As a white-collar criminal defense attorney, I can tell you just how unremarkable this story is. Countless well-intentioned young entrepreneurs suddenly find themselves in way too deep, and don't know how to extricate themselves. And many craft such compelling stories to investors that the line between fact and fiction is blurred even in their own minds.

It doesn't happen overnight. Whether it's confidence or hubris or just unbridled ambition, many truly believe that their company will be the next big thing, that they can pay off their debts as long as they can close the next deal, and that all will be forgiven once their investors are rich.

By all indications, Holmes ardently believed that her company would change the world -- someday. And her promises to investors were consistent with the media image she was simultaneously cultivating for her company: that it was on the forefront of revolutionizing the diagnostics industry, breaking into new territory to drive change and quite possibly eradicate epidemics as we know them. Except, according to the SEC, she was lying to investors along the way.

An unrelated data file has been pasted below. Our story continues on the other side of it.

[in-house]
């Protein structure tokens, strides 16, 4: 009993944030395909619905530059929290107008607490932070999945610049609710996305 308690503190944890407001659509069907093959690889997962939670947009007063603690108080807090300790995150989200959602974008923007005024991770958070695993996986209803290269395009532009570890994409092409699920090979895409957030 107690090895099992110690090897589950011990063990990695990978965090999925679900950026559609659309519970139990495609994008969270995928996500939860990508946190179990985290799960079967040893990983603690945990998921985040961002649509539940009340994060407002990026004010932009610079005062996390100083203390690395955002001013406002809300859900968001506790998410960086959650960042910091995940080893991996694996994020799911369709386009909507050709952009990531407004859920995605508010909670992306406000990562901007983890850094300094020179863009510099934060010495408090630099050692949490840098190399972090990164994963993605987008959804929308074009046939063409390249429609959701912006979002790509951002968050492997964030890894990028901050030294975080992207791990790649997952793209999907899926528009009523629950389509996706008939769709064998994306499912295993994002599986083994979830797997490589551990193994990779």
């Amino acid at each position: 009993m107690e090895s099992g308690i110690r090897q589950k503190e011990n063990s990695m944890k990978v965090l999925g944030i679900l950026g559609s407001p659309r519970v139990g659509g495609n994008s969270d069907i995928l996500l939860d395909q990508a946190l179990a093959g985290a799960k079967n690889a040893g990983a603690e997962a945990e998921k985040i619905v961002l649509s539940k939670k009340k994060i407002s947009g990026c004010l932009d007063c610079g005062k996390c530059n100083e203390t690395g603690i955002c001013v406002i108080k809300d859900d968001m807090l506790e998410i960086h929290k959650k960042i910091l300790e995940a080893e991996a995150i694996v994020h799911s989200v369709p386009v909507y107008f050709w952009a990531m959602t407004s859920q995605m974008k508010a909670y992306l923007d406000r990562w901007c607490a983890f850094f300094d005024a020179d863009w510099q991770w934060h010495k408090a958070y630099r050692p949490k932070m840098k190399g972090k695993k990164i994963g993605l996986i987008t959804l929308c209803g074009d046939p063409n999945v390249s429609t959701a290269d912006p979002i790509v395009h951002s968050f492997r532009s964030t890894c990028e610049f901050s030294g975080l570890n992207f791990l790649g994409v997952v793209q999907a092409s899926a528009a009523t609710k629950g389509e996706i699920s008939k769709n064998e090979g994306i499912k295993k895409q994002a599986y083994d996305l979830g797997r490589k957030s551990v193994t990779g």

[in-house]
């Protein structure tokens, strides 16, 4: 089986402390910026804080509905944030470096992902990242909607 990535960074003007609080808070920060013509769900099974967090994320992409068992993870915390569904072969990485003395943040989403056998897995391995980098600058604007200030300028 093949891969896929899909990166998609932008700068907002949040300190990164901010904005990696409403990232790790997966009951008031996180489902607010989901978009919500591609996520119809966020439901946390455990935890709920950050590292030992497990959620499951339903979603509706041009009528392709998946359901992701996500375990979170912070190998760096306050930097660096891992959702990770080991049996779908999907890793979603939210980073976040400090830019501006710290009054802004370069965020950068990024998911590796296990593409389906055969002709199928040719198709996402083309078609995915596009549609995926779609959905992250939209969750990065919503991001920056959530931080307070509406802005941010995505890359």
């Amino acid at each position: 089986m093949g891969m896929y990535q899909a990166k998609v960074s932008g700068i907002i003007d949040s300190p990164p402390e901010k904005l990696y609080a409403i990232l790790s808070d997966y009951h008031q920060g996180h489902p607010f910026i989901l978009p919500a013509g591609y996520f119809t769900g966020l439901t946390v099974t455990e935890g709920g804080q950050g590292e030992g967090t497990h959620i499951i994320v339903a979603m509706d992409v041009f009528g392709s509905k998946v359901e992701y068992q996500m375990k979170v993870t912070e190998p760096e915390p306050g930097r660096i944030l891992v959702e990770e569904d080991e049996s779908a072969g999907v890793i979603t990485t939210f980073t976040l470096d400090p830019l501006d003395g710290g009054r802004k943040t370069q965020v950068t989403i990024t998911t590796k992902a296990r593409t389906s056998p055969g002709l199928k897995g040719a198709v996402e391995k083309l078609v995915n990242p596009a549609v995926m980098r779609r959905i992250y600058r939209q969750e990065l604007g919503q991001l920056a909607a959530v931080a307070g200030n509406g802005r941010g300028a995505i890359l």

According to the complaint, it began when technological challenges were kept secret from Theranos investors; pharmacy execs were misled by omission at first, rather than explicitly. Later, in an apparent effort to hide these setbacks, Holmes sent blood tests to third-party vendors using traditional blood diagnostic analysis because her own technology wasn't up to snuff.

Even as her business partnerships were falling apart and her technological innovations stalling, Holmes included financial information in Theranos investor binders projecting $1 billion in revenues for 2015, which, by that point, she knew could not be true, says the complaint.